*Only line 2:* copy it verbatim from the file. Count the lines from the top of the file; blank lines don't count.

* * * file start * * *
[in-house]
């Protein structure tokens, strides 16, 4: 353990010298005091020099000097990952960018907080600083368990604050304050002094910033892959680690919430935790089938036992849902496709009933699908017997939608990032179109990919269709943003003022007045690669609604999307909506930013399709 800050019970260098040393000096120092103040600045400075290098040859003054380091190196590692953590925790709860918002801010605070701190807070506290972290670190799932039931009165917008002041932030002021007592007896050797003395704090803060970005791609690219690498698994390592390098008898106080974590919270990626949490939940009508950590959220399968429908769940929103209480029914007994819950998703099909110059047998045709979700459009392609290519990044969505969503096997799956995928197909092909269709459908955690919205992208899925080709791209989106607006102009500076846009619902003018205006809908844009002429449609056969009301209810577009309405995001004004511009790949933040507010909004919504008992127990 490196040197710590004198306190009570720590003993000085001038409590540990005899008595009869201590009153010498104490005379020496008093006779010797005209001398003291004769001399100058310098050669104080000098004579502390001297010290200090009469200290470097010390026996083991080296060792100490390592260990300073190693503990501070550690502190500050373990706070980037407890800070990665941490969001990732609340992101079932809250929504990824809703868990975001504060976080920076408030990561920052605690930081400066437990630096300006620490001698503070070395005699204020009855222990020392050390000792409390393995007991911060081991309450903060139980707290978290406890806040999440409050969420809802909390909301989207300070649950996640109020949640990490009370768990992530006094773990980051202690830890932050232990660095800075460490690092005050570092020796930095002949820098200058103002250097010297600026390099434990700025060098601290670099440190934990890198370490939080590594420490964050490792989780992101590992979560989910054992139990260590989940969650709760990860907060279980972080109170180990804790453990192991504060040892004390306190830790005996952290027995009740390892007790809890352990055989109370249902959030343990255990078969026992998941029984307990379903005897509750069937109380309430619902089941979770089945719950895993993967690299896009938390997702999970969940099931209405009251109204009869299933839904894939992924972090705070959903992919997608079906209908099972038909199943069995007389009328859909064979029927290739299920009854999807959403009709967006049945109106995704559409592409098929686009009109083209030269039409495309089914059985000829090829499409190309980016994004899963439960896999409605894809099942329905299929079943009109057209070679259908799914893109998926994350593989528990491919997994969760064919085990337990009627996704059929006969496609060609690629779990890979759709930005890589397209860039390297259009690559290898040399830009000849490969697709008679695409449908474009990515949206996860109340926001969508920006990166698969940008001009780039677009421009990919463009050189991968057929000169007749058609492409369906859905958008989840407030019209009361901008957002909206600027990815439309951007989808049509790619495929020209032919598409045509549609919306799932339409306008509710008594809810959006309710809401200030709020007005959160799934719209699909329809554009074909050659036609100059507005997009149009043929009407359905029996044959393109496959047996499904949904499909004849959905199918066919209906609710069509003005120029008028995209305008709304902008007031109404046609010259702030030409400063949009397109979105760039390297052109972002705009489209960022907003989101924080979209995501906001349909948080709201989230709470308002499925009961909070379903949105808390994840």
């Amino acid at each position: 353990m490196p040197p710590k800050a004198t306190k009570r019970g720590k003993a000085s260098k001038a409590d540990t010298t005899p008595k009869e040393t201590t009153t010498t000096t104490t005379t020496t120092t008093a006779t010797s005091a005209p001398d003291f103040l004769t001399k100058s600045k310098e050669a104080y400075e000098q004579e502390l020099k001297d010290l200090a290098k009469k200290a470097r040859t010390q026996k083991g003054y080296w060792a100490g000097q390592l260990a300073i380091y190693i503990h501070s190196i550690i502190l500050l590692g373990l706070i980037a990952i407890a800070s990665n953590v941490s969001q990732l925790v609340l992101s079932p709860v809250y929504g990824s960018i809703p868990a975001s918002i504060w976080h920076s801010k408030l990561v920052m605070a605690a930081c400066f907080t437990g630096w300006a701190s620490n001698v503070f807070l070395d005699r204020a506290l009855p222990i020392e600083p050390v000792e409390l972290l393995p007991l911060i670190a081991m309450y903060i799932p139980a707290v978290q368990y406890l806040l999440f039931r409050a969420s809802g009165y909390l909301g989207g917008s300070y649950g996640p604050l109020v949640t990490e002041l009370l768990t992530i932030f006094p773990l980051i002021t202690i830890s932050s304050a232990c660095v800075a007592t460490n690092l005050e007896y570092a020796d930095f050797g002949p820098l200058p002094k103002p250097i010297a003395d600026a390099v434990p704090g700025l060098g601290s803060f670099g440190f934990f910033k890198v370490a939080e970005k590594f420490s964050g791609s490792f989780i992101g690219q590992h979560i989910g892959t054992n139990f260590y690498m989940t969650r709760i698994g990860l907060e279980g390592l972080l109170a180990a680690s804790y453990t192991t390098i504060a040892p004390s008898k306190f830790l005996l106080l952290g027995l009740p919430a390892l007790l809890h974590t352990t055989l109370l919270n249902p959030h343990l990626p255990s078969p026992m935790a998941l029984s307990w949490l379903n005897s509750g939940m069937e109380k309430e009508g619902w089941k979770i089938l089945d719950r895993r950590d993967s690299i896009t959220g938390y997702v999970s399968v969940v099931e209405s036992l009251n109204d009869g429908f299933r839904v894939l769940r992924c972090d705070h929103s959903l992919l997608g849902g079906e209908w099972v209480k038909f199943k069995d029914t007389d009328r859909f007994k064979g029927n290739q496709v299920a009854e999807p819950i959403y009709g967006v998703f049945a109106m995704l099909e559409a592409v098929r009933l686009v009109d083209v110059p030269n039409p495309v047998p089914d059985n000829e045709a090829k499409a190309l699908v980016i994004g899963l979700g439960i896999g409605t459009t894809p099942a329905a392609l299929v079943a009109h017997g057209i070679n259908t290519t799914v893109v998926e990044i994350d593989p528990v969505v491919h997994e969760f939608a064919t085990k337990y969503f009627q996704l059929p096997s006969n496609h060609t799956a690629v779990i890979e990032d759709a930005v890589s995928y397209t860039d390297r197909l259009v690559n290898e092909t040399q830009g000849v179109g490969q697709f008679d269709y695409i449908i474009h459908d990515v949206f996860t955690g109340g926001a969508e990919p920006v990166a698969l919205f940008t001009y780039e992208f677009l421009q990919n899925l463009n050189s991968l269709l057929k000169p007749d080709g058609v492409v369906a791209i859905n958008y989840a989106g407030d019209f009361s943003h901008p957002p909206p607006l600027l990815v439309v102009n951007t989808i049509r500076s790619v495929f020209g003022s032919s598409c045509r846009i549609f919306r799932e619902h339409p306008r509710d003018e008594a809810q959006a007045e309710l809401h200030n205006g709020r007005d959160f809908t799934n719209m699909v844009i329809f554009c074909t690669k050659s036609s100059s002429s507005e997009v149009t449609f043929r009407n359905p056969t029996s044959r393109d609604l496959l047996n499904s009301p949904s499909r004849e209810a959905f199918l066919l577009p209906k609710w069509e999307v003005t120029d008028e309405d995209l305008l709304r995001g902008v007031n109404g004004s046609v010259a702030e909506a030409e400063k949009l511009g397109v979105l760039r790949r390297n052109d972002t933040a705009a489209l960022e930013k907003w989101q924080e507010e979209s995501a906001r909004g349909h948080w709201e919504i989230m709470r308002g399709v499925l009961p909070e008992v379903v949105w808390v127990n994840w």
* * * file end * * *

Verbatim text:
């Protein structure tokens, strides 16, 4: 353990010298005091020099000097990952960018907080600083368990604050304050002094910033892959680690919430935790089938036992849902496709009933699908017997939608990032179109990919269709943003003022007045690669609604999307909506930013399709 800050019970260098040393000096120092103040600045400075290098040859003054380091190196590692953590925790709860918002801010605070701190807070506290972290670190799932039931009165917008002041932030002021007592007896050797003395704090803060970005791609690219690498698994390592390098008898106080974590919270990626949490939940009508950590959220399968429908769940929103209480029914007994819950998703099909110059047998045709979700459009392609290519990044969505969503096997799956995928197909092909269709459908955690919205992208899925080709791209989106607006102009500076846009619902003018205006809908844009002429449609056969009301209810577009309405995001004004511009790949933040507010909004919504008992127990 490196040197710590004198306190009570720590003993000085001038409590540990005899008595009869201590009153010498104490005379020496008093006779010797005209001398003291004769001399100058310098050669104080000098004579502390001297010290200090009469200290470097010390026996083991080296060792100490390592260990300073190693503990501070550690502190500050373990706070980037407890800070990665941490969001990732609340992101079932809250929504990824809703868990975001504060976080920076408030990561920052605690930081400066437990630096300006620490001698503070070395005699204020009855222990020392050390000792409390393995007991911060081991309450903060139980707290978290406890806040999440409050969420809802909390909301989207300070649950996640109020949640990490009370768990992530006094773990980051202690830890932050232990660095800075460490690092005050570092020796930095002949820098200058103002250097010297600026390099434990700025060098601290670099440190934990890198370490939080590594420490964050490792989780992101590992979560989910054992139990260590989940969650709760990860907060279980972080109170180990804790453990192991504060040892004390306190830790005996952290027995009740390892007790809890352990055989109370249902959030343990255990078969026992998941029984307990379903005897509750069937109380309430619902089941979770089945719950895993993967690299896009938390997702999970969940099931209405009251109204009869299933839904894939992924972090705070959903992919997608079906209908099972038909199943069995007389009328859909064979029927290739299920009854999807959403009709967006049945109106995704559409592409098929686009009109083209030269039409495309089914059985000829090829499409190309980016994004899963439960896999409605894809099942329905299929079943009109057209070679259908799914893109998926994350593989528990491919997994969760064919085990337990009627996704059929006969496609060609690629779990890979759709930005890589397209860039390297259009690559290898040399830009000849490969697709008679695409449908474009990515949206996860109340926001969508920006990166698969940008001009780039677009421009990919463009050189991968057929000169007749058609492409369906859905958008989840407030019209009361901008957002909206600027990815439309951007989808049509790619495929020209032919598409045509549609919306799932339409306008509710008594809810959006309710809401200030709020007005959160799934719209699909329809554009074909050659036609100059507005997009149009043929009407359905029996044959393109496959047996499904949904499909004849959905199918066919209906609710069509003005120029008028995209305008709304902008007031109404046609010259702030030409400063949009397109979105760039390297052109972002705009489209960022907003989101924080979209995501906001349909948080709201989230709470308002499925009961909070379903949105808390994840």